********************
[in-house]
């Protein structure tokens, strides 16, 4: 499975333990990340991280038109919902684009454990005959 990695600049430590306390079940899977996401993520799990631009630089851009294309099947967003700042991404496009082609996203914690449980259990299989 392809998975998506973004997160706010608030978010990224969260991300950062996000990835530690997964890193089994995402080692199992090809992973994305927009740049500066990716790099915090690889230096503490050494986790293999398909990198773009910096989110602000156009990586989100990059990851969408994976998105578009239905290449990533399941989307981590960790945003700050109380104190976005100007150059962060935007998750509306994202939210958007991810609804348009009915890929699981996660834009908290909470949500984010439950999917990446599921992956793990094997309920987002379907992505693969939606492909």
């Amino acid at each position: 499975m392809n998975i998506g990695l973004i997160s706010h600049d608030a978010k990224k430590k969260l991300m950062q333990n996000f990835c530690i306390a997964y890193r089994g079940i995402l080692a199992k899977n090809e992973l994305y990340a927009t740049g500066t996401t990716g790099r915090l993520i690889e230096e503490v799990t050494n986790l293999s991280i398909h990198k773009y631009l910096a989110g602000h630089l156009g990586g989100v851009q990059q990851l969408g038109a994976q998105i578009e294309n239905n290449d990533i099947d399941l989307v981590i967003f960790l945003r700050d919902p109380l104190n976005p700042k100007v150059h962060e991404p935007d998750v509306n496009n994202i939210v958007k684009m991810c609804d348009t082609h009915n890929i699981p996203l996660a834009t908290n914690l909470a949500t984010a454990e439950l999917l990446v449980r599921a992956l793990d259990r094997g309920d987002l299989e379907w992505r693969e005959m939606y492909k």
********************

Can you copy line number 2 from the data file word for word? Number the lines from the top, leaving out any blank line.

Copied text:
């Protein structure tokens, strides 16, 4: 499975333990990340991280038109919902684009454990005959 990695600049430590306390079940899977996401993520799990631009630089851009294309099947967003700042991404496009082609996203914690449980259990299989 392809998975998506973004997160706010608030978010990224969260991300950062996000990835530690997964890193089994995402080692199992090809992973994305927009740049500066990716790099915090690889230096503490050494986790293999398909990198773009910096989110602000156009990586989100990059990851969408994976998105578009239905290449990533399941989307981590960790945003700050109380104190976005100007150059962060935007998750509306994202939210958007991810609804348009009915890929699981996660834009908290909470949500984010439950999917990446599921992956793990094997309920987002379907992505693969939606492909």